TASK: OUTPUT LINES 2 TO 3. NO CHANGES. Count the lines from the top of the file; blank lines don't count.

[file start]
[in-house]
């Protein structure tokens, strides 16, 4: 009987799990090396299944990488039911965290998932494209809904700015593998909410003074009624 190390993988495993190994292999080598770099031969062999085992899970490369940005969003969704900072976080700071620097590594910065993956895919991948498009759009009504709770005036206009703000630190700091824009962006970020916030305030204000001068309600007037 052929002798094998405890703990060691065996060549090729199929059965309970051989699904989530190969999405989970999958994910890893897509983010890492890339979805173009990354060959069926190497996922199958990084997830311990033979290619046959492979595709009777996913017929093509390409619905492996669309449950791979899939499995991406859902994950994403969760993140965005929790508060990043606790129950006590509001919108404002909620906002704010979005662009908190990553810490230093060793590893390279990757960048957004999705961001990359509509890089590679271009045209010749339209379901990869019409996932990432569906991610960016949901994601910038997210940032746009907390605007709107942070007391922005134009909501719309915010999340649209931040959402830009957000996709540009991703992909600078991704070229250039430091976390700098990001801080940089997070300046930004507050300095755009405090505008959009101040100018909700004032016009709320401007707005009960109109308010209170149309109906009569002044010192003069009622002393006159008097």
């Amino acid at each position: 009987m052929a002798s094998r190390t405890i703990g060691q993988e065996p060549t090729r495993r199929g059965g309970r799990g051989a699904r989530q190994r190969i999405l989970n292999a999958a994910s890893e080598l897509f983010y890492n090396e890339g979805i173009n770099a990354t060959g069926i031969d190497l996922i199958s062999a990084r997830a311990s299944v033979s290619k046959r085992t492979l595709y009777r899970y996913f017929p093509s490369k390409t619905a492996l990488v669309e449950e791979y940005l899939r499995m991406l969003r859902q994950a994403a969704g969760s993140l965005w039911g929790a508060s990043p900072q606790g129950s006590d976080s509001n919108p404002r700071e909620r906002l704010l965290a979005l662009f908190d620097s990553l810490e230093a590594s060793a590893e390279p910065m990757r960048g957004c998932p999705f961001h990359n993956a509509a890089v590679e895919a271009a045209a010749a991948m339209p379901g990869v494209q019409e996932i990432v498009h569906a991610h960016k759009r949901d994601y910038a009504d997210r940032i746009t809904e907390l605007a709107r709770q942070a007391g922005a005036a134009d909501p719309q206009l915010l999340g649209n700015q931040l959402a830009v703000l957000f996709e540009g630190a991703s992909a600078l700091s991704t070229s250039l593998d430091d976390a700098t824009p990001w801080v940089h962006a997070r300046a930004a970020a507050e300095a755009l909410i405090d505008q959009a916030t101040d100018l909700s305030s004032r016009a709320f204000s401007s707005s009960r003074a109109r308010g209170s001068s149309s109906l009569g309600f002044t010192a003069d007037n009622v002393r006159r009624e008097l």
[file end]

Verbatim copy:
């Protein structure tokens, strides 16, 4: 009987799990090396299944990488039911965290998932494209809904700015593998909410003074009624 190390993988495993190994292999080598770099031969062999085992899970490369940005969003969704900072976080700071620097590594910065993956895919991948498009759009009504709770005036206009703000630190700091824009962006970020916030305030204000001068309600007037 052929002798094998405890703990060691065996060549090729199929059965309970051989699904989530190969999405989970999958994910890893897509983010890492890339979805173009990354060959069926190497996922199958990084997830311990033979290619046959492979595709009777996913017929093509390409619905492996669309449950791979899939499995991406859902994950994403969760993140965005929790508060990043606790129950006590509001919108404002909620906002704010979005662009908190990553810490230093060793590893390279990757960048957004999705961001990359509509890089590679271009045209010749339209379901990869019409996932990432569906991610960016949901994601910038997210940032746009907390605007709107942070007391922005134009909501719309915010999340649209931040959402830009957000996709540009991703992909600078991704070229250039430091976390700098990001801080940089997070300046930004507050300095755009405090505008959009101040100018909700004032016009709320401007707005009960109109308010209170149309109906009569002044010192003069009622002393006159008097």
């Amino acid at each position: 009987m052929a002798s094998r190390t405890i703990g060691q993988e065996p060549t090729r495993r199929g059965g309970r799990g051989a699904r989530q190994r190969i999405l989970n292999a999958a994910s890893e080598l897509f983010y890492n090396e890339g979805i173009n770099a990354t060959g069926i031969d190497l996922i199958s062999a990084r997830a311990s299944v033979s290619k046959r085992t492979l595709y009777r899970y996913f017929p093509s490369k390409t619905a492996l990488v669309e449950e791979y940005l899939r499995m991406l969003r859902q994950a994403a969704g969760s993140l965005w039911g929790a508060s990043p900072q606790g129950s006590d976080s509001n919108p404002r700071e909620r906002l704010l965290a979005l662009f908190d620097s990553l810490e230093a590594s060793a590893e390279p910065m990757r960048g957004c998932p999705f961001h990359n993956a509509a890089v590679e895919a271009a045209a010749a991948m339209p379901g990869v494209q019409e996932i990432v498009h569906a991610h960016k759009r949901d994601y910038a009504d997210r940032i746009t809904e907390l605007a709107r709770q942070a007391g922005a005036a134009d909501p719309q206009l915010l999340g649209n700015q931040l959402a830009v703000l957000f996709e540009g630190a991703s992909a600078l700091s991704t070229s250039l593998d430091d976390a700098t824009p990001w801080v940089h962006a997070r300046a930004a970020a507050e300095a755009l909410i405090d505008q959009a916030t101040d100018l909700s305030s004032r016009a709320f204000s401007s707005s009960r003074a109109r308010g209170s001068s149309s109906l009569g309600f002044t010192a003069d007037n009622v002393r006159r009624e008097l």